Financial reporting and executive bonuses under COVID-19 conditions

The COVID-19 crisis is posing many challenges for businesses in Australia and worldwide. Many sectors in the economy face uncertainties about future economic and market conditions, and the future impact on the businesses within. As a result, companies are forced to re-think their traditional processes around  financial reporting since the pandemic is wreaking havoc on the planning, budgeting and valuation process.

To provide some guidance on where to start and what principles to adhere to, ASIC issued a media release titled ‘Focuses for financial reporting under COVID-19 conditions’ on 7 July 2020. 

ASIC reiterated that Directors should make appropriate enquiries of management to ensure that key processes and internal controls have operated effectively during periods of remote work. With regard to disclosures around assistance and support by governments, ASIC notes that JobKeeper, land tax relief, loan and rent deferrals and waivers should be appropriately accounted for and disclosed.

And it is the JobKeeper assistance and executive pay that may pose an issue for some proxy advisors and investors ahead of the 2020 AGM season. The government's JobKeeper stimulus package has the potential to positively impact financial results and consequently the management incentive outcomes linked to these results.

Some proxy advisors noted that investors should and will be sceptical where executives receive bonuses at the same time as claiming the JobKeeper package. Some investors also mentioned that remuneration reports not accurately reflecting government subsidies may be at a higher risk of dissent. In general, investors expect that Boards will step in and exercise their discretion especially where the outcomes do not reflect the company’s achievement for the year, having regard to what is ‘fair and reasonable’.

This follows ASIC’s information sheet on ‘Board oversight of executive variable pay decisions during the COVID-19 pandemic’, which focused on the importance of a robust remuneration governance framework and specific factors to consider when exercising discretion on executive variable pay in the current environment. Specifically, ASIC suggests that to help ensure that the exercise of discretion is in the best interests of the company, boards may wish to adopt practices or frameworks to prompt the use of discretion in the company’s variable pay scheme, and apply practices or frameworks that guide the exercise of discretion before variable pay decisions are made, including scenario planning.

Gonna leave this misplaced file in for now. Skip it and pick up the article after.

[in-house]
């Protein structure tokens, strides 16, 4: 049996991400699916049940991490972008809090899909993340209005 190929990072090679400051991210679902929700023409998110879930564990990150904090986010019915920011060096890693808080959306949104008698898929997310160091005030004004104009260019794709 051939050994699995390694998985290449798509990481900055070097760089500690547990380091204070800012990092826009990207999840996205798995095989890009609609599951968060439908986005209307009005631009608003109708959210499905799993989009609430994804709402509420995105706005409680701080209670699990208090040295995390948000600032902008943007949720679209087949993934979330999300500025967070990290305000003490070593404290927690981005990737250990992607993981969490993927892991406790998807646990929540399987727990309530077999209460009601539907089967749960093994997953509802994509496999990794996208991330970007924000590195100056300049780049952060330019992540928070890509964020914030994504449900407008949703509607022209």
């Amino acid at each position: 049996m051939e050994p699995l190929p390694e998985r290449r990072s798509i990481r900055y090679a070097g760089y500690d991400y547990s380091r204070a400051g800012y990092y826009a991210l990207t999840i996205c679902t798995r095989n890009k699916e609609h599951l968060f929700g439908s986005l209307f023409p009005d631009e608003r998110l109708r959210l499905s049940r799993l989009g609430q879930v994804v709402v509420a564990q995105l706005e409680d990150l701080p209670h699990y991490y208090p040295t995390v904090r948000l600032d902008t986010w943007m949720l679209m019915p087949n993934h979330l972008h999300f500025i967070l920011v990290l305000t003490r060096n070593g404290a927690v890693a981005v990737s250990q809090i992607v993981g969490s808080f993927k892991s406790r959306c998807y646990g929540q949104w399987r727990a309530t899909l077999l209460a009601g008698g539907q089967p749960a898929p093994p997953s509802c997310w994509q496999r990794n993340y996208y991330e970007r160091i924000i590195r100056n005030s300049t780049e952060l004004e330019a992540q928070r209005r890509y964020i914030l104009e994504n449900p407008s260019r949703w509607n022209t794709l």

‘In the current environment, the quality of financial reports and related disclosures is more important than ever for investors and to maintain confident and informed markets,’ said ASIC Chair James Shipton. Entities with businesses adversely affected by the COVID-19 pandemic should focus on the reporting of asset values and financial position. Investors will expect clear disclosure about the impacts on an entity’s businesses, any risks and uncertainties, key assumptions, management strategies and future prospects.’

ASIC also noted that as part of their imminent review of ~200 larger listed entities, their focus will be on entities and industries adversely affected by the current conditions, but those who have been positively affected will not be overlooked either.

ASIC has extended the deadline for both listed and unlisted entities to lodge financial reports under Chapters 2M and 7 of the Corporations Act by one month for certain balance dates up to and including 7 July 2020 balance dates.

For the full ASIC media release, please click here. For the full information sheet on board discretion, please click here.